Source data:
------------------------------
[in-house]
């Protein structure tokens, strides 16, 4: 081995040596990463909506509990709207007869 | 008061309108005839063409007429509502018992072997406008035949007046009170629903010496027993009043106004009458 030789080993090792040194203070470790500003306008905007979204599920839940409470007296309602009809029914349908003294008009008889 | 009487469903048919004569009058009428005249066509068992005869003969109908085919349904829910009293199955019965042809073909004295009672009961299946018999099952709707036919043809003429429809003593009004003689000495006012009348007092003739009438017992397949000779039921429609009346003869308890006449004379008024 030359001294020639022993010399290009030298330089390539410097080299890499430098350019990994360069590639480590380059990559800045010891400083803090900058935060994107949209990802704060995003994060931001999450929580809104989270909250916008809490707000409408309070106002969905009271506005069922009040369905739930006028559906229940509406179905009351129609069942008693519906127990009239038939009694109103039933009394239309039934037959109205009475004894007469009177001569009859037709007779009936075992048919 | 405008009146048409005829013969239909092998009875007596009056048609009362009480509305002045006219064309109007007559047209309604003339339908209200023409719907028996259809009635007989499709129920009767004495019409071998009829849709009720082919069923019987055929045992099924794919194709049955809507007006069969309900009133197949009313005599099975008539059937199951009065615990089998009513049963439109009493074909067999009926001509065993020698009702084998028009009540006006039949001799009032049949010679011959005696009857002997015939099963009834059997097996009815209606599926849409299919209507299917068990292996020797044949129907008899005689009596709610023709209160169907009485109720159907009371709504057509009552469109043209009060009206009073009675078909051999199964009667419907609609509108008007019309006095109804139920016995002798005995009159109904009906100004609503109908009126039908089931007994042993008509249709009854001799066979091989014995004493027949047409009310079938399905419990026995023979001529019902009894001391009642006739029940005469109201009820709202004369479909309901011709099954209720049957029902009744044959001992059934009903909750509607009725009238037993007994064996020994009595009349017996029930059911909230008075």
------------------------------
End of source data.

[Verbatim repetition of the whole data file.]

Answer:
[in-house]
């Protein structure tokens, strides 16, 4: 081995040596990463909506509990709207007869 | 008061309108005839063409007429509502018992072997406008035949007046009170629903010496027993009043106004009458 030789080993090792040194203070470790500003306008905007979204599920839940409470007296309602009809029914349908003294008009008889 | 009487469903048919004569009058009428005249066509068992005869003969109908085919349904829910009293199955019965042809073909004295009672009961299946018999099952709707036919043809003429429809003593009004003689000495006012009348007092003739009438017992397949000779039921429609009346003869308890006449004379008024 030359001294020639022993010399290009030298330089390539410097080299890499430098350019990994360069590639480590380059990559800045010891400083803090900058935060994107949209990802704060995003994060931001999450929580809104989270909250916008809490707000409408309070106002969905009271506005069922009040369905739930006028559906229940509406179905009351129609069942008693519906127990009239038939009694109103039933009394239309039934037959109205009475004894007469009177001569009859037709007779009936075992048919 | 405008009146048409005829013969239909092998009875007596009056048609009362009480509305002045006219064309109007007559047209309604003339339908209200023409719907028996259809009635007989499709129920009767004495019409071998009829849709009720082919069923019987055929045992099924794919194709049955809507007006069969309900009133197949009313005599099975008539059937199951009065615990089998009513049963439109009493074909067999009926001509065993020698009702084998028009009540006006039949001799009032049949010679011959005696009857002997015939099963009834059997097996009815209606599926849409299919209507299917068990292996020797044949129907008899005689009596709610023709209160169907009485109720159907009371709504057509009552469109043209009060009206009073009675078909051999199964009667419907609609509108008007019309006095109804139920016995002798005995009159109904009906100004609503109908009126039908089931007994042993008509249709009854001799066979091989014995004493027949047409009310079938399905419990026995023979001529019902009894001391009642006739029940005469109201009820709202004369479909309901011709099954209720049957029902009744044959001992059934009903909750509607009725009238037993007994064996020994009595009349017996029930059911909230008075």